Friday, 26 May 2017

Point Pelee on Sunday

This past Sunday I travelled down to Point Pelee to try for the 150 species challenge. To do so, I would have to find 43 new species, but I was up for it.

The day started around 5:25 am, when we arrived in the park. Just driving along the road produced Swainson's Thrush, which was 108.

I chose to go to the tip first thing, hoping that I would maybe catch a "fallout". It was a mistake, as there was no tip, and the only way to really go anywhere past the washout was by hopping over a couple rocks and logs to stand on a small patch of sand.

I added a few new birds to the list, including Wilson's Warbler, Indigo Bunting, Surf Scoter, Willow Flycatcher, and, surprisingly, Rock Pigeon.

Others observed include orioles, mergansers, Northern Parula, Chestnut-sided Warblers, and a Blue-winged Warbler.

Tilden's was next. It was pretty slow, but we still turned up a few birds. FOY Magnolia Warblers were nice, as were some great looks at Wilson's Warbler, Canada Warbler, and a Yellow Warbler on a nest. A Great-crested Flycatcher was my first visual of the year.

Magnolia Warbler

Wilson's Warbler

By this point it was raining steadily, so we decided to get out of the park and explore the areas to the north, stopping by the Marsh Boardwalk first. The target in the marsh were the Black Terns, which I did end up seeing and getting some great photos of.

We headed through the Onion Fields, where we picked up a Ring-necked Pheasant.

Heading into Hillman, the rain was pretty bad, and by this point I had given up on keeping my equipment dry.

The shorebird cell was productive with a number of Least Sandpipers, Semipalmated Sandpipers, Semipalmated Plovers, Ruddy Turnstones, Lesser Yellowlegs and Whimbrel.


Woodland birds included Alder Flycatcher, Willow Flycatcher, Ruby-throated Hummingbird, and Chestnut-sided Warbler.

Chestnut-sided Warbler

After Hillman, we went to the Wheatley harbour. Here we found numerous shorebirds such as Ruddy Turnstones, Sanderlings, Least Sandpipers, Semipalmated Sandpipers, and Dunlin.


Least Sandpiper


Ruddy Turnstone

There were a couple gulls and terns too.

Herring Gull

By the time we headed back into the park, it had stopped raining. We decided to check out Woodland Nature Trail next. Here we were greeted by birds like Gray-cheeked and Swainson's Thrushes.

Swainson's Thrush

Also seen was a single male Prothonotary Warbler.

A hike down Redbud produced a FOY Monarch Butterfly.

Many other birds were seen, including a Black-billed Cuckoo that was calling somewhere off to the side of the trail. Baltimore Orioles were abundant.

I decided to walk to Sparrow Field, and as soon as I got there, a small brown bird flew up from the brush out into the open on a branch. Here is what I saw:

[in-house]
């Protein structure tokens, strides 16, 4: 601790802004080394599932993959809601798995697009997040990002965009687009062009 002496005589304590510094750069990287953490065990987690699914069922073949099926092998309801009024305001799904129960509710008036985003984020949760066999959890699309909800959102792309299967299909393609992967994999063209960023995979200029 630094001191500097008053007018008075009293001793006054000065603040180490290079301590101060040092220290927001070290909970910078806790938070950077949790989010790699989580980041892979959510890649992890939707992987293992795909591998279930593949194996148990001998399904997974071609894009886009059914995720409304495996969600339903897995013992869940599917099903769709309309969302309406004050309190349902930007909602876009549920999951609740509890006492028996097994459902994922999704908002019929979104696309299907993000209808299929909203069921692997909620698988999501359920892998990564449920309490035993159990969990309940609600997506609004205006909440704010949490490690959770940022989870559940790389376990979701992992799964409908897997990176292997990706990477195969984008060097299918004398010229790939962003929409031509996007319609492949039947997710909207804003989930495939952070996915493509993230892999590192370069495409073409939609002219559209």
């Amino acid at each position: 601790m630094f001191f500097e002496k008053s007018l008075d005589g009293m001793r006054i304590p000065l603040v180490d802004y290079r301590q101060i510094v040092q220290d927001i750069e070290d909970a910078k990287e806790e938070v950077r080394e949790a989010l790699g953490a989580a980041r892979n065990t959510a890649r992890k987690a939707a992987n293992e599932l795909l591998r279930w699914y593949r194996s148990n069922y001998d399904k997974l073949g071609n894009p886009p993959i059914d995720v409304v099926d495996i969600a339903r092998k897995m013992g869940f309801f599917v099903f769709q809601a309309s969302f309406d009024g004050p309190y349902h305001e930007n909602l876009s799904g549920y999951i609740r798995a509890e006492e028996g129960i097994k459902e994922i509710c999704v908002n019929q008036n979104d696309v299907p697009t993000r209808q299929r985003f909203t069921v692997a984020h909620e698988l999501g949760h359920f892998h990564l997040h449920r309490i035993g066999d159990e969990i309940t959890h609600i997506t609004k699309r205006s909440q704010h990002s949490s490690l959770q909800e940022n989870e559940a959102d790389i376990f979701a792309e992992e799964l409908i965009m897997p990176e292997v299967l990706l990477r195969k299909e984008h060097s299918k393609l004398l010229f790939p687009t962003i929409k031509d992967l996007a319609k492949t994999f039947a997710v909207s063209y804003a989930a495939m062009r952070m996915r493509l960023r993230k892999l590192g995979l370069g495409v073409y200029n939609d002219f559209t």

My heart was pumping, I had just seen a Henslow's Sparrow, and had gotten some great photos to boot. I high-tailed it back to the VC to alert everyone of my find. It wasn't until I was half way there that I finally clued in...

It was a female Bobolink. Still a decent bird that many birders miss while down in Pelee, but it's not a Henslow's Sparrow.

There were a couple nice flowers along the pathways.

Wild Columbine


Cactus Field didn't produce the Eastern Bluebirds I was hoping for, but we did get some great looks at some Indigo Buntings and nesting Yellow Warblers.

Since the sun had come out, I wanted to have another go at photographing the Black Terns. Unfortunately, there were just too many tourists, and the Marsh Boardwalk was very busy, so the terns weren't coming to close. I did get a couple shots that I'm happy with.

The last stop of the day was Hillman Marsh. It was much drier now, so scoping out the shorebird cell was a bit more enjoyable than earlier. It's a good thing that I took the time to scope, because I soon found two White-rumped Sandpipers. It seems to be a good year for them. I attempted photos, but I'm not sure how they turned out. I'm thinking this is one of the WRSA, but I could very well be one of the SESA.

There were a few White-tailed Deer hanging around.

I headed out toward the marsh, and began to listen for rails and herons. It wasn't long before I found about five or so Marsh Wrens.

Soon, I saw a Least Bittern, which was a lifer, flying over the cattails, then started calling. Not long after that another one came in and perched where is was visible.

An immature Black-crowned Night-heron joined in too.

It wasn't long before an American Bittern was found as well. A great ending to a great day.

While I never did reach 150 species (I still had 9 species to go), I surprisingly did better species wise this trip than last trip, as I finished with 108 species. Considering the conditions, and that almost all of my 141 species were "self found" I'm proud of my accomplishment.

I'll be heading up to the Bruce Saturday evening for the night, so hopefully I can at least get my month list up to 150 species. More on that, and part two of my Pelee Big Day, later.

Good birding!

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